Drought is worse than it generally cracked up to be.

Drought is worse than it is generally cracked up to be.

When drought persists for months, you stop expecting rain.  Your skin cracks, your nostrils crust with blood, and there is a constant taste of salt on your lips.   The sun moves across the sky each day, and the shadows echo its passing.  Your own shadow appears less substantial, as if life everywhere has backed off, been reduced to its minimum.  Your cracked lips can barely smile at dry humor. Continue reading

Granite Mountain Ablaze

June 18, 2013.  The anniversary of my father’s birth.  A Red Flag day, according to KNAU, with hot temperatures, fierce winds, ridiculously low humidity.  Fire weather, just needing a source of ignition.

At noon I noticed a plume of smoke to the west and knew this was no “controlled burn.”  Grabbing cameras and a hat, I jumped in the Subaru and headed for Iron Springs Road, only to be turned back as soon as I got out of town.  The fire had started at Dosie Pit Road and had jumped the highway, heading for Granite Mountain.  OK, my vantage point would have to be over near Williamson Valley Road.  I could get up high on a ridge above a housing development to the west of Granite Mountain, and the view should be good there.

View west toward Granite Mt.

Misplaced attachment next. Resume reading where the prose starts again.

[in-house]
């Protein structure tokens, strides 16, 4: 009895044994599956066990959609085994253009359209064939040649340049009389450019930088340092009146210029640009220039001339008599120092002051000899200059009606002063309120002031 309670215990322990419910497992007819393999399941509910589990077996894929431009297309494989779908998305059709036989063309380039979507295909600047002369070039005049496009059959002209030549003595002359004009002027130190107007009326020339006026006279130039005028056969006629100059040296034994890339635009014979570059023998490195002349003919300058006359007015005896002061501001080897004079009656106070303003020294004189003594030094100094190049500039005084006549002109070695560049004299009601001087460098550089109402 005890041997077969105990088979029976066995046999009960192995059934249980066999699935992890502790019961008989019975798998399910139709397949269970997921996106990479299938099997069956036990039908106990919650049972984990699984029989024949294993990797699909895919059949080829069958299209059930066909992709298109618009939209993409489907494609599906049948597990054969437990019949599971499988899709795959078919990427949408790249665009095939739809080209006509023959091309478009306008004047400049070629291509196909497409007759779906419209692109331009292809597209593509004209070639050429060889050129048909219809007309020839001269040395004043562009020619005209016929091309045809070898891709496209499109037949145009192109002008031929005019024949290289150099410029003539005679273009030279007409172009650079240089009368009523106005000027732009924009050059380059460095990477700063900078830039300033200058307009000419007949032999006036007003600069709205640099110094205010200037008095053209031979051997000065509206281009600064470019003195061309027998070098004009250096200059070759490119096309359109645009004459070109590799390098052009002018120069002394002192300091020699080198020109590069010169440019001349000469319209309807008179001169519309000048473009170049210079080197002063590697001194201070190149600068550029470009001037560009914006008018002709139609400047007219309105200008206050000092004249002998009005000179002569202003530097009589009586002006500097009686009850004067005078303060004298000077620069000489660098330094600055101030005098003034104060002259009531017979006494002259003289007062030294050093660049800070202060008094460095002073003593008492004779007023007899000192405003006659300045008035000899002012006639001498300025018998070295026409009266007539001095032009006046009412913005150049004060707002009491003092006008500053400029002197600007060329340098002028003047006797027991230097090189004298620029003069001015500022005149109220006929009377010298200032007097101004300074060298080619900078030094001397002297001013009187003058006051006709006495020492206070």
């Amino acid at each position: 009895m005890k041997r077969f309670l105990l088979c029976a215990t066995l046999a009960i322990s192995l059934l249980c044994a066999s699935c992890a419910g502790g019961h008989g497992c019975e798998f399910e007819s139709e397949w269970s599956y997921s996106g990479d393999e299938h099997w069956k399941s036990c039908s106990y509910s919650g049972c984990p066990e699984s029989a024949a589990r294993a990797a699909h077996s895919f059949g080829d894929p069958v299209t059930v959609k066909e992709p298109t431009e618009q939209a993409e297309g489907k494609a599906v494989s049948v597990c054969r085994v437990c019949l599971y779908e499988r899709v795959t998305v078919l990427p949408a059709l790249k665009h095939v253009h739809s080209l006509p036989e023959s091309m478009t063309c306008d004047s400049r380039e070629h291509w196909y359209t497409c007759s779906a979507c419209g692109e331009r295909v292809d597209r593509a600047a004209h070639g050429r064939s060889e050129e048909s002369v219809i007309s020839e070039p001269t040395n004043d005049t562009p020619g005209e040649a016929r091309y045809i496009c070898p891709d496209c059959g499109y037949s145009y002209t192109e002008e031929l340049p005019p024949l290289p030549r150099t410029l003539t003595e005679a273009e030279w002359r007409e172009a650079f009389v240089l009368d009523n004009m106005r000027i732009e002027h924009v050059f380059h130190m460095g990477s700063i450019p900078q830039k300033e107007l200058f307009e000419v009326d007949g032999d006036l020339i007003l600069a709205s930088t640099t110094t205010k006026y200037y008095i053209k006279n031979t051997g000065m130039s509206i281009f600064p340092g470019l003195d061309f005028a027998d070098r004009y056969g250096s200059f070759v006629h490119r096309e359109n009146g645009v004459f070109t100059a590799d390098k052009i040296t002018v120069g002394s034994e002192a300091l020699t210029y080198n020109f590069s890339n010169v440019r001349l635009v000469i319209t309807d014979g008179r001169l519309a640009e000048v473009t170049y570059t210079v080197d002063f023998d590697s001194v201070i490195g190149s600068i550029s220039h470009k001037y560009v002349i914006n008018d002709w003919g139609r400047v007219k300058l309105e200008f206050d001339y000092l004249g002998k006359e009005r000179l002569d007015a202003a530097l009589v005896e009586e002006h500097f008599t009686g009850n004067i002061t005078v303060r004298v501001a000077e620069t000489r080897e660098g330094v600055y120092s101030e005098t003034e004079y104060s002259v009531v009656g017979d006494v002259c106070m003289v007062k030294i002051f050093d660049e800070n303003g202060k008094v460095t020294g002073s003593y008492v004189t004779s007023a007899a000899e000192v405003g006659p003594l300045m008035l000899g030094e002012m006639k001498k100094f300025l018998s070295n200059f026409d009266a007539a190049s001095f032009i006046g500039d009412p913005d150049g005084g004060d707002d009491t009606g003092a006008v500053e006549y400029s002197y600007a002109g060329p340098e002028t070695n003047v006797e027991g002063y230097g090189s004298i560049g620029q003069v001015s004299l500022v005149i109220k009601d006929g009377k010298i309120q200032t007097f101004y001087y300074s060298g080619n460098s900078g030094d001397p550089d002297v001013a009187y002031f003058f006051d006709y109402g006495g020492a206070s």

View west toward Granite Mt.

Sure enough, Little Granite Mountain was smoking as if she were a volcano, and a towering column of smoke curved over Granite Mountain, casting a strange orange light on its rocks.  A helicopter arrived, hovering over Granite Basin Lake as it dipped buckets of water to drop on the fiery leviathan.  Like spitting into a roaring bonfire, I thought. Continue reading

Burning Desires and Incendiary Thoughts

Horseshoe Two Fire, Chiricahuas

Hot winds batter the landscape, sucking whatever moisture they can coax from desiccated plants.  Record-breaking temperatures challenge the survival skills of wildlife, as they and we wait for the merciful monsoonal rains, should they come in a month.  We wait and watch, knowing that the first plume of smoke to rise skyward could create a blazing inferno defying our feeble but expensive efforts to limit the damage.